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 > best place to buy a surge protector

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SoundGuy

S Ontario

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Posted: 11/22/19 07:03pm Link  |  Quote  |  Print  |  Notify Moderator

wa8yxm wrote:

TRC (now Southwire) Sure Guard is warrnted for 1 year.


Used to be the case but is no longer - Surge Guard Limited Lifetime Warranty.

cavie

Port Charlotte Fl/ Hindsdale MA

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Posted: 11/23/19 08:26am Link  |  Quote  |  Print  |  Notify Moderator

bertrand wrote:

Because some resort have surcharge of power I'm told I should get a surge protector. Where can I buy one and what brand name should I get? I'm from Vancouver Island, Canada.


Be very sure you understand the difference between a surge protector, an EMS and an Autotrans.

Surge Guard is a Brand name that sells Surge Protectors and EMS. Surge Protector is a product name. Surge Protector is a very overused statement. Surge Protector is a one hit wonder.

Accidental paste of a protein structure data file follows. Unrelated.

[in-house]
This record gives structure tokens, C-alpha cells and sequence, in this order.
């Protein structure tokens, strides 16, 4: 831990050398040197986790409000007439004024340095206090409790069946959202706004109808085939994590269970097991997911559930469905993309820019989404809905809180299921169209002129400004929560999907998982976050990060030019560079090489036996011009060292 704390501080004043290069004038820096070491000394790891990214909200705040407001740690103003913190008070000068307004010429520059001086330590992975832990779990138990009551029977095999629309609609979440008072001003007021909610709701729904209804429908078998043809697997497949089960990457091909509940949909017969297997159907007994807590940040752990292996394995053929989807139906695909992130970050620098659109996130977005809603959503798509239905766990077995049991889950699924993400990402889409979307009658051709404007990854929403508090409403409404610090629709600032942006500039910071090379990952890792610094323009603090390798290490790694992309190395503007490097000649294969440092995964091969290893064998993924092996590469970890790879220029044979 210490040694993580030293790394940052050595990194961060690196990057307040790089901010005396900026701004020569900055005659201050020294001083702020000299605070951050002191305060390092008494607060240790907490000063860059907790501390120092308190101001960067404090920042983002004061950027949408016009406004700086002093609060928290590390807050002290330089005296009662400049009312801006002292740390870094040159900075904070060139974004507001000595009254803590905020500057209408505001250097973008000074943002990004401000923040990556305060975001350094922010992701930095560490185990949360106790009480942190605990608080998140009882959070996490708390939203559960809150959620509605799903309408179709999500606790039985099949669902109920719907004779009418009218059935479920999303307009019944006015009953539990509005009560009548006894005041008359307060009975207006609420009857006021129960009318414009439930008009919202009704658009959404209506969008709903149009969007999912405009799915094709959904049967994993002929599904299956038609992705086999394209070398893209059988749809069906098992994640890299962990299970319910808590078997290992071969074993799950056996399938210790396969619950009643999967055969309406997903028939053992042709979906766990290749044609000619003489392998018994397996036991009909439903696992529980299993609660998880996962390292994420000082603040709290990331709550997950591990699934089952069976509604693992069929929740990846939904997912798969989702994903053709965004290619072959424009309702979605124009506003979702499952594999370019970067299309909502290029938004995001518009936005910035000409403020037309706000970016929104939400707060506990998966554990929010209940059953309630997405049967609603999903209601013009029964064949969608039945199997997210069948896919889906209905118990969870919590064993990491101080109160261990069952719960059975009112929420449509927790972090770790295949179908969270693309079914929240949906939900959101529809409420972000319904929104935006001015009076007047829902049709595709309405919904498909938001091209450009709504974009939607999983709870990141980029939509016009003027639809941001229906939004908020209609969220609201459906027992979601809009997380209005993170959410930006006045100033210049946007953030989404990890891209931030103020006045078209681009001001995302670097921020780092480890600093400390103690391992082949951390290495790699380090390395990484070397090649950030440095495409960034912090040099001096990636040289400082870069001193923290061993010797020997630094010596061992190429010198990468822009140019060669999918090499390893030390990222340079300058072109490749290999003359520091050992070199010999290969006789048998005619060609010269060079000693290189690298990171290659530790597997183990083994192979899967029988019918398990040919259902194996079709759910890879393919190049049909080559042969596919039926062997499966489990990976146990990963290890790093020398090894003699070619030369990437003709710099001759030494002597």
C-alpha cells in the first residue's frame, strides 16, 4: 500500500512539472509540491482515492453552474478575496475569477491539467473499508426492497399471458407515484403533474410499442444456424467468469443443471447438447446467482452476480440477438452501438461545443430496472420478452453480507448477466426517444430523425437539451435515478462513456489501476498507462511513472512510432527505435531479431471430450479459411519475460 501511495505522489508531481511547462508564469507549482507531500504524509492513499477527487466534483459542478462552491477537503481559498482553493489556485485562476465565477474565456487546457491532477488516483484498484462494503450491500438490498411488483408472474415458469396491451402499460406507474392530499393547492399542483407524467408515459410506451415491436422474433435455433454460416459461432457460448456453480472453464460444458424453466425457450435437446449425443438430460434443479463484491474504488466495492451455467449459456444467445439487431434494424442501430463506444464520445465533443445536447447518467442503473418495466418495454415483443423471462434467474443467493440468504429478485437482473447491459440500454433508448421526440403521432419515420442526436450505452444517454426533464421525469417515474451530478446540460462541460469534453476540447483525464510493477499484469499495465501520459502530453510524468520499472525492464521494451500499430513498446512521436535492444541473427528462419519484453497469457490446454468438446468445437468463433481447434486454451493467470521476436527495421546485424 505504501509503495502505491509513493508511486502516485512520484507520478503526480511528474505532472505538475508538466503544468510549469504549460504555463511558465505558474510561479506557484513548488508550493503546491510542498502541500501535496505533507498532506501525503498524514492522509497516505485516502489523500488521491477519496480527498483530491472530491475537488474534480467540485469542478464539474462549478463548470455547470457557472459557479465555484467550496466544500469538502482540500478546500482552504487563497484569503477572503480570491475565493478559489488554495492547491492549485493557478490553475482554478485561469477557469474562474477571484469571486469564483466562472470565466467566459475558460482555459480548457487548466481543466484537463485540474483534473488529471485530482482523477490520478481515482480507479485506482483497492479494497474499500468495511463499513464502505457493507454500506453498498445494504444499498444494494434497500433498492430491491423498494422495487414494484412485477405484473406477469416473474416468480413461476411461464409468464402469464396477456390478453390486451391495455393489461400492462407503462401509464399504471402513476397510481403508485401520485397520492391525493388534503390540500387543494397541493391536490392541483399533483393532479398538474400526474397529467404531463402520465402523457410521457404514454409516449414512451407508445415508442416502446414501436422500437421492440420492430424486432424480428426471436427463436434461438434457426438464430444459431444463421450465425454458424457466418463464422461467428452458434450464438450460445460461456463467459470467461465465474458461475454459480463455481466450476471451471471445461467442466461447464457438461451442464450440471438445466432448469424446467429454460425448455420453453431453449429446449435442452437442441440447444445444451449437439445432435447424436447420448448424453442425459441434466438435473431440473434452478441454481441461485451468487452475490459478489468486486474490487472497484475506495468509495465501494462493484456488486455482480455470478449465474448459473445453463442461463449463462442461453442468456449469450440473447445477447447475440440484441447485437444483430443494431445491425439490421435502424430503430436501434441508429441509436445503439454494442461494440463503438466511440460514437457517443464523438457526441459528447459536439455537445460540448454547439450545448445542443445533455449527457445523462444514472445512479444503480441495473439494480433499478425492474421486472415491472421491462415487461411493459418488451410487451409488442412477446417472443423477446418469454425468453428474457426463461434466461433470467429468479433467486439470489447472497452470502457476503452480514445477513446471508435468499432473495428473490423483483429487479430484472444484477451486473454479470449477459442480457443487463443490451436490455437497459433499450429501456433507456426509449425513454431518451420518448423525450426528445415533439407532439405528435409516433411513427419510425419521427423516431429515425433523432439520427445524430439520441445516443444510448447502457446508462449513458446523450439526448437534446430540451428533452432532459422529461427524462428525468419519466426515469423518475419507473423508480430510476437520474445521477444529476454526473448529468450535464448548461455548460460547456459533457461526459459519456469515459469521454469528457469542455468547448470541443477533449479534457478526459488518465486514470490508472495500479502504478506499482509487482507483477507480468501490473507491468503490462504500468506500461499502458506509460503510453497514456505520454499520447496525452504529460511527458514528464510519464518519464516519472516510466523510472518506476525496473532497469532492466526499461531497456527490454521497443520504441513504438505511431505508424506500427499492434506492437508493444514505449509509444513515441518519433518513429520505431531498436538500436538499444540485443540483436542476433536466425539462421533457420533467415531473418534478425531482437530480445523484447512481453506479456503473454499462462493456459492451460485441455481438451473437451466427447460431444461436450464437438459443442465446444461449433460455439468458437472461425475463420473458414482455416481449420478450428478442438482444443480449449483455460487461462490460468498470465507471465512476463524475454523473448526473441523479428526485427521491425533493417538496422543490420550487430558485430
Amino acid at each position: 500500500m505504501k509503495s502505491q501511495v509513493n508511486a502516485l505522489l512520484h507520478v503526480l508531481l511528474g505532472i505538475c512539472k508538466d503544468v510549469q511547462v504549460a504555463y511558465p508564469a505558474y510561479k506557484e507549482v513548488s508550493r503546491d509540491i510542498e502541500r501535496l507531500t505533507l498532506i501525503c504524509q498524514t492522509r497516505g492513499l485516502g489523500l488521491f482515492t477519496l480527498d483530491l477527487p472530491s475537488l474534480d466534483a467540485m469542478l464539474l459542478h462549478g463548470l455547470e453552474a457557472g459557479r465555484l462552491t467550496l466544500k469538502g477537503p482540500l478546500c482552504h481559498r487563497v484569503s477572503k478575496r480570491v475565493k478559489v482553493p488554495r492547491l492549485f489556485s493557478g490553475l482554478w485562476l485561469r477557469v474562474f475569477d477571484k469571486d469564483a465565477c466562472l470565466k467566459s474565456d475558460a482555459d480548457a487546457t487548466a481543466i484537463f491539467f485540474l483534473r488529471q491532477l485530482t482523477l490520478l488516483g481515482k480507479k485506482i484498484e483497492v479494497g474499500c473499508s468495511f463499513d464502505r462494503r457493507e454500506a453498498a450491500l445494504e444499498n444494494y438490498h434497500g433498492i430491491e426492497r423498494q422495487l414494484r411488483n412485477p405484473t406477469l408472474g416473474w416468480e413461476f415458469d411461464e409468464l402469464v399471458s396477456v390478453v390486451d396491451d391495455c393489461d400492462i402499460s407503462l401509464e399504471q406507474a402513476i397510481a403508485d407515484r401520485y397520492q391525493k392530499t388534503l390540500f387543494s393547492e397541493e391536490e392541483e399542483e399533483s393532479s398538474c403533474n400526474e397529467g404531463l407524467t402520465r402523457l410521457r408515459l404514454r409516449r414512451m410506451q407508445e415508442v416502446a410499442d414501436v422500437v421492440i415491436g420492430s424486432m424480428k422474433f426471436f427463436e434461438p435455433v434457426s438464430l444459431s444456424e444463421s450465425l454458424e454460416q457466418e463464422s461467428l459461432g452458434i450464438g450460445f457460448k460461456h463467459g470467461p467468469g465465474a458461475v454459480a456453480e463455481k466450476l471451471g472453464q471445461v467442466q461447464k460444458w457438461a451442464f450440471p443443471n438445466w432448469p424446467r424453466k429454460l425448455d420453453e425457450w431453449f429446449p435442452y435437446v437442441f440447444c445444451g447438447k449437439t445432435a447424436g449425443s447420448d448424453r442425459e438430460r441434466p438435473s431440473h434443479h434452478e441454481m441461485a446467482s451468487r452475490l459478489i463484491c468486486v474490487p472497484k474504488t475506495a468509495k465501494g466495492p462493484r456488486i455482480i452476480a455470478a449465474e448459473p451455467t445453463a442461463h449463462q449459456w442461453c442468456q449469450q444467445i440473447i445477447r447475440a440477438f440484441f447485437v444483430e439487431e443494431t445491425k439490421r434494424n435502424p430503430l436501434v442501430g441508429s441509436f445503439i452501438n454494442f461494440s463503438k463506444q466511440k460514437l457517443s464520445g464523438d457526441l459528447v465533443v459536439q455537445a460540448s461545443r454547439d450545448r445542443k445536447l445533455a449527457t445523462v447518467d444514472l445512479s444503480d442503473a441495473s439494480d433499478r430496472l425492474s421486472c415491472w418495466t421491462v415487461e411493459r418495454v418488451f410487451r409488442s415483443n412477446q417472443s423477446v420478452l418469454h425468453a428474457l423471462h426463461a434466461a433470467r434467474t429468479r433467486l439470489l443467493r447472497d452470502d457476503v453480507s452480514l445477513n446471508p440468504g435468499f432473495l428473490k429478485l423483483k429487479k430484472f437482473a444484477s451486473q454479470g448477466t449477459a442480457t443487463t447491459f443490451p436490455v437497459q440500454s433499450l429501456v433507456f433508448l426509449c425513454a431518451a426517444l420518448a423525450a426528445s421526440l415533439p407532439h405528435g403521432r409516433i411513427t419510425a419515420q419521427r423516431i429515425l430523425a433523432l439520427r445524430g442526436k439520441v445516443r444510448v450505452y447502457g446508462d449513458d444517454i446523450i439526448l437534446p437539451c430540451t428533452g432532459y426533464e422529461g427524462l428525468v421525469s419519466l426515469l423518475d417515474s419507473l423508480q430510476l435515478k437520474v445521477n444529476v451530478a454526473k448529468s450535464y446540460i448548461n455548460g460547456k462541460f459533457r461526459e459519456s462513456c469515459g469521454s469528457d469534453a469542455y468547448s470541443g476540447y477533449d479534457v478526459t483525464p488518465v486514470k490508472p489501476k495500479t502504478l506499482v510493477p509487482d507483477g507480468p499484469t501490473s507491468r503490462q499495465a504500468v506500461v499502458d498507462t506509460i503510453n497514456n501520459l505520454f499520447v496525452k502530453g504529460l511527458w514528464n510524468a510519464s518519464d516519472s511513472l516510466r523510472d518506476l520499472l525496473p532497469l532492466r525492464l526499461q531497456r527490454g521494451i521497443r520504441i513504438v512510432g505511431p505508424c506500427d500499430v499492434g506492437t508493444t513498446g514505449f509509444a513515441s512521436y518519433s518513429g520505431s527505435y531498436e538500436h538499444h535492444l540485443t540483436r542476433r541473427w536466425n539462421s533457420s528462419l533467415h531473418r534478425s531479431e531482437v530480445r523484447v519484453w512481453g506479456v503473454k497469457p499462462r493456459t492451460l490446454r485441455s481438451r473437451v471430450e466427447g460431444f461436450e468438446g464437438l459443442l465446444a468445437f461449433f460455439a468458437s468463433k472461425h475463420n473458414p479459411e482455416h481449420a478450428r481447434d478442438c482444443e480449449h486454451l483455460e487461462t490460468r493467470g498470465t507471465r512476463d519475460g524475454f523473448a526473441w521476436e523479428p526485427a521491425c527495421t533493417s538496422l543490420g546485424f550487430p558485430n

Autotrans is different than Autransformer.

Surge protector can be bought for under $100. EMS goes for around $300. EMS is what you want.

3 different units that do different things. Some protect 2 out of 3 problems. I have not seen a device that does it all.


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pianotuna

Regina, SK, Canada

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Posted: 11/23/19 03:00pm Link  |  Quote  |  Print  |  Notify Moderator

cavie,

He does not need a stand alone surge device that ONLY covers surges. He needs a top of the line PI or SG, but only if he has 50 amp.


Regards, Don
My ride is a 28 foot Class C, 256 watts solar, 556 amp hours of AGM in two battery banks 12 volt batteries, 3000 watt Magnum hybrid inverter, Sola Basic Autoformer, Microair Easy Start.

cavie

Port Charlotte Fl/ Hindsdale MA

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Posted: 11/23/19 07:31pm Link  |  Quote  |  Print  |  Notify Moderator

pianotuna wrote:

cavie,

He does not need a stand alone surge device that ONLY covers surges. He needs a top of the line PI or SG, but only if he has 50 amp.


Surge protector can be bought for under $100. EMS goes for around $300. EMS is what you want.